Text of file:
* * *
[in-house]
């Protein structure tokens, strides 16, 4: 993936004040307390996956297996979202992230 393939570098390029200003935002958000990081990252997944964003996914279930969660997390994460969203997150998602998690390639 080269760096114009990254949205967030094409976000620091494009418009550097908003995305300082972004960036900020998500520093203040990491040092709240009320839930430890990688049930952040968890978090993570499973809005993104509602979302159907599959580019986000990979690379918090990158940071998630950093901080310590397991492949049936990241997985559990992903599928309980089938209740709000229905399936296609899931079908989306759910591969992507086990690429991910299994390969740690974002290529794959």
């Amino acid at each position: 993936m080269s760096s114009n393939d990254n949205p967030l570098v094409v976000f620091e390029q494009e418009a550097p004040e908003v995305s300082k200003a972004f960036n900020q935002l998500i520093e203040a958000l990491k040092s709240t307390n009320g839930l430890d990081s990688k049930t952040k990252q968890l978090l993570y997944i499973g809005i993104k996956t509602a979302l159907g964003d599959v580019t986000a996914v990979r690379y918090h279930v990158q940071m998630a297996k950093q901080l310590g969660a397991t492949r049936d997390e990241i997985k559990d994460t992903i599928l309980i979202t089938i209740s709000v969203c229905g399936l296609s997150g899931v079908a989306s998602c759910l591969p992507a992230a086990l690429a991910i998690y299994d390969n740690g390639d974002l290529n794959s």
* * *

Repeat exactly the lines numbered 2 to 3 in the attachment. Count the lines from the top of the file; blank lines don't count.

């Protein structure tokens, strides 16, 4: 993936004040307390996956297996979202992230 393939570098390029200003935002958000990081990252997944964003996914279930969660997390994460969203997150998602998690390639 080269760096114009990254949205967030094409976000620091494009418009550097908003995305300082972004960036900020998500520093203040990491040092709240009320839930430890990688049930952040968890978090993570499973809005993104509602979302159907599959580019986000990979690379918090990158940071998630950093901080310590397991492949049936990241997985559990992903599928309980089938209740709000229905399936296609899931079908989306759910591969992507086990690429991910299994390969740690974002290529794959």
């Amino acid at each position: 993936m080269s760096s114009n393939d990254n949205p967030l570098v094409v976000f620091e390029q494009e418009a550097p004040e908003v995305s300082k200003a972004f960036n900020q935002l998500i520093e203040a958000l990491k040092s709240t307390n009320g839930l430890d990081s990688k049930t952040k990252q968890l978090l993570y997944i499973g809005i993104k996956t509602a979302l159907g964003d599959v580019t986000a996914v990979r690379y918090h279930v990158q940071m998630a297996k950093q901080l310590g969660a397991t492949r049936d997390e990241i997985k559990d994460t992903i599928l309980i979202t089938i209740s709000v969203c229905g399936l296609s997150g899931v079908a989306s998602c759910l591969p992507a992230a086990l690429a991910i998690y299994d390969n740690g390639d974002l290529n794959s």